Netflix 2007

I really should take the time to post reviews of movies as I see them, but most of the time that doesn’t happen, so here’s another end of the year roundup of the films I saw in 2007 (at least to this point) that were rented via Netflix.


The Lookout [5/5]
It’s not quite Brick, but Joseph Gordon-Levitt has a heck of an eye for scripts.
Letters from Iwo Jima [5/5]
Powerful and moving.
Pan’s Labyrinth [5/5]
Fantastic, both magical and brutal.
Little Miss Sunshine [5/5]
Sometimes funny, sometimes sad, always great.
Requiem for a Dream [5/5]
Harrowing. This one will stay with you for a long time.


Double Indemnity [5/5]
Fred MacMurray in a noir film? Believe it. Maybe Billy Wilder’s best film.
Dial M for Murder [5/5]
A masterpiece by Hitchcock.
Sunset Boulevard [4/5]
“All right, Mr DeMille, I’m ready for my close up.”
High and Low [3/5]
I found the pacing to be a bit slow at times, but still a good film.
Dr. Strangelove [4/5]
“I can no longer sit back and allow Communist infiltration, Communist indoctrination, Communist subversion and the international Communist conspiracy to sap and impurify all of our precious bodily fluids.”

Very good:

Once [4/5]
Charming, and the music (specifically “When Your Mind’s Made Up”) is still going around in my head.
The Namesake [4/5]
A strong story about a different sort of immigrant experience.
Notes on a Scandal [4/5]
Both Dench and Blanchette deserve Oscar nods.
Not One Less [4/5]
A small, yet powerful, story.
Bend It Like Beckham [4/5]
A coming-of-age tale about soccer and differing values.
The Wind That Shakes the Barley [4/5]
I didn’t like it as much as I wanted to, mainly because of the plot structure, but still very good.
Walk the Line [4/5]
No real surprises, but still worth seeing.
Black Snake Moan [4/5]
A strange movie with great music.
Identity [4/5]
It really is better than it sounds from the descriptions.
Breach [4/5]
An excellent thriller that’s lacking in both car chases and gun battles (which is a nice change).
The Last King of Scotland [4/5]
Whitaker’s excellent performance as Idi Amin carries this movie.
Stranger than Fiction [4/5]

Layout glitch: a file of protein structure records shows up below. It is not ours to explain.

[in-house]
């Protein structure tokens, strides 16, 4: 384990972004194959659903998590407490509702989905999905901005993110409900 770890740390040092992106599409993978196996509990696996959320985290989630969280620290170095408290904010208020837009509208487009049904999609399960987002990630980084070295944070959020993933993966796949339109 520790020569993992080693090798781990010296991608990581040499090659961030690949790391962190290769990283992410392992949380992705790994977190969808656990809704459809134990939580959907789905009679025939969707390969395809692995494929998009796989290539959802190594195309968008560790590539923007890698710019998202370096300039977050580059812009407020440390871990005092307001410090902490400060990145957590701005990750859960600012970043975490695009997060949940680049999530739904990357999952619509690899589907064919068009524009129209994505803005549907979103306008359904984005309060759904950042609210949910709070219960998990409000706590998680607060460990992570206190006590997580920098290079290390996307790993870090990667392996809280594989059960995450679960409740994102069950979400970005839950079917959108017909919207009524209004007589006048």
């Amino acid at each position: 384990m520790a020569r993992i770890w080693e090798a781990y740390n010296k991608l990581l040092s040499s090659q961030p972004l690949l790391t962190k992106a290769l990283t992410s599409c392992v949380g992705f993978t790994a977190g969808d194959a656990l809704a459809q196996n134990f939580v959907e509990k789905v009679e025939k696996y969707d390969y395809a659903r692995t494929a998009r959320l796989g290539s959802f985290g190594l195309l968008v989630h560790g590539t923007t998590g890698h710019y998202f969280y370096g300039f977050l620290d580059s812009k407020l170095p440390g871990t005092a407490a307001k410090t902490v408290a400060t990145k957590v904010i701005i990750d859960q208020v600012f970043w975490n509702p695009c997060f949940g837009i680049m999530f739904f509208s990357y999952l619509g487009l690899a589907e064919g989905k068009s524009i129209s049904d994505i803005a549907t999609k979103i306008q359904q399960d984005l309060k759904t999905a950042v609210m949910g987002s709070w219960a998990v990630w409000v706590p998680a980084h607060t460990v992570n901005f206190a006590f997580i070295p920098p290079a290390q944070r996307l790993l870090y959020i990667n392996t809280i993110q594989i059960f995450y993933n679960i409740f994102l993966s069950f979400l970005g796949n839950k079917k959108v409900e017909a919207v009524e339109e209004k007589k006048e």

Will Ferrell does a surprisingly good job.
Miller’s Crossing [4/5]
Lots of great stuff, though I watched it again mostly to see Albert Finney’s Liam O’Bannon shooting people while the great Frank Patterson sings “Danny Boy.”
Curse of the Golden Flower [4/5]
Though there are some martial arts scenes, this is mainly a great period drama.
The Queen [4/5]
Helen Mirren is extraordinary as Queen Elizabeth II.
Children of Men [4/5]
A well-done dystopian thriller.
Shut Up & Sing [4/5]
I wasn’t much of a Dixie Chicks fan until I saw this movie.
Half Nelson [4/5]
The Illusionist [4/5]
The stronger of the two period magician movies that came out in 2006.
The Prestige [4/5]
I didn’t think it was as good as The Illusionist, but it’s still a fine movie. Plus, you can’t go wrong with David Bowie as Tesla.
Mrs. Henderson Presents [4/5]
A charming film.
Trainspotting [4/5]
Great work by Ewan McGregor, and it doesn’t seem nearly as dark if you see it the week after seeing Requiem for a Dream.


Shaolin Soccer [4/5]
Over-the-top kung fu soccer fun.
You Kill Me [4/5]
If you like black comedy, you’ll love Ben Kingsley as an alcoholic hitman.
Hot Fuzz [5/5]
I thought it was even better than Shaun of the Dead.
Snatch [4/5]
Bloody good.


Grindhouse: Planet Terror [3/5]
I like zombie movies. I expected to love this. I did not.
Zodiac [3/5]
Too long, too dull, too inconclusive.
Volver [3/5]
Some of the themes weren’t at all funny.
Casino Royale [3/5]
Take a good Bond film, tack on some falling in love so our hero can then be betrayed, and you end up with this.
Babel [3/5]
It’s Crash without the various threads actually feeling very connected at all.

Just say no:

The Hoax [2/5]
Dull acting, bad screenplay.
Hollywoodland [2/5]
The part with Affleck as George Reeves was good, the framing device of Brody as a private eye was a waste.
Clerks 2 [2/5]
Blue Velvet [3/5]
I loved this the first times I saw it, but now basically every scene without Dennis Hopper seems pointless.

Next up in the queue is Cronenberg’s Eastern Promises, which starts off the next year’s worth of movies with a bang.

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